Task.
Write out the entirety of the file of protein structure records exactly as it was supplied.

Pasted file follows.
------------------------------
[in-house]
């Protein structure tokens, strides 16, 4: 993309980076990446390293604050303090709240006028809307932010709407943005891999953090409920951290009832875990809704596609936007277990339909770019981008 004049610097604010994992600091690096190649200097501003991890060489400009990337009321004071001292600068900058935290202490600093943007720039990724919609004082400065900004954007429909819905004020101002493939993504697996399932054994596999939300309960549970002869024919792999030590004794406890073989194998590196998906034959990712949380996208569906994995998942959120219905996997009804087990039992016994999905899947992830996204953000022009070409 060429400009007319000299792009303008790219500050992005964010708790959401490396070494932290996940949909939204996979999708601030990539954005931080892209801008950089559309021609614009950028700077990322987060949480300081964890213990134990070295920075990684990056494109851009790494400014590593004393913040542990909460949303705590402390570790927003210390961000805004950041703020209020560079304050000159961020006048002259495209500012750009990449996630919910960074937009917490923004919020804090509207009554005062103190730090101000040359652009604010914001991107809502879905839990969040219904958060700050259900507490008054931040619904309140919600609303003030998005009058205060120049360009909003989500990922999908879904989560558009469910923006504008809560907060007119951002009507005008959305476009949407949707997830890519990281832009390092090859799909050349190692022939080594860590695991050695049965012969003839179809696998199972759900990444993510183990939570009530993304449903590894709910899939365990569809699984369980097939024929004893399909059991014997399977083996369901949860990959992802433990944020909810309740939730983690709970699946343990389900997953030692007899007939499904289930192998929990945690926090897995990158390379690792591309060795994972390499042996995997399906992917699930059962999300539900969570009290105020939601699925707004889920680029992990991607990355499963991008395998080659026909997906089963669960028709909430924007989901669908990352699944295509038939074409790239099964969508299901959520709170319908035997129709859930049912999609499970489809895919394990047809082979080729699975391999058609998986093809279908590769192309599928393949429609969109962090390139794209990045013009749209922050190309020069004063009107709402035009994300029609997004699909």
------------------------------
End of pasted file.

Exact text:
[in-house]
């Protein structure tokens, strides 16, 4: 993309980076990446390293604050303090709240006028809307932010709407943005891999953090409920951290009832875990809704596609936007277990339909770019981008 004049610097604010994992600091690096190649200097501003991890060489400009990337009321004071001292600068900058935290202490600093943007720039990724919609004082400065900004954007429909819905004020101002493939993504697996399932054994596999939300309960549970002869024919792999030590004794406890073989194998590196998906034959990712949380996208569906994995998942959120219905996997009804087990039992016994999905899947992830996204953000022009070409 060429400009007319000299792009303008790219500050992005964010708790959401490396070494932290996940949909939204996979999708601030990539954005931080892209801008950089559309021609614009950028700077990322987060949480300081964890213990134990070295920075990684990056494109851009790494400014590593004393913040542990909460949303705590402390570790927003210390961000805004950041703020209020560079304050000159961020006048002259495209500012750009990449996630919910960074937009917490923004919020804090509207009554005062103190730090101000040359652009604010914001991107809502879905839990969040219904958060700050259900507490008054931040619904309140919600609303003030998005009058205060120049360009909003989500990922999908879904989560558009469910923006504008809560907060007119951002009507005008959305476009949407949707997830890519990281832009390092090859799909050349190692022939080594860590695991050695049965012969003839179809696998199972759900990444993510183990939570009530993304449903590894709910899939365990569809699984369980097939024929004893399909059991014997399977083996369901949860990959992802433990944020909810309740939730983690709970699946343990389900997953030692007899007939499904289930192998929990945690926090897995990158390379690792591309060795994972390499042996995997399906992917699930059962999300539900969570009290105020939601699925707004889920680029992990991607990355499963991008395998080659026909997906089963669960028709909430924007989901669908990352699944295509038939074409790239099964969508299901959520709170319908035997129709859930049912999609499970489809895919394990047809082979080729699975391999058609998986093809279908590769192309599928393949429609969109962090390139794209990045013009749209922050190309020069004063009107709402035009994300029609997004699909």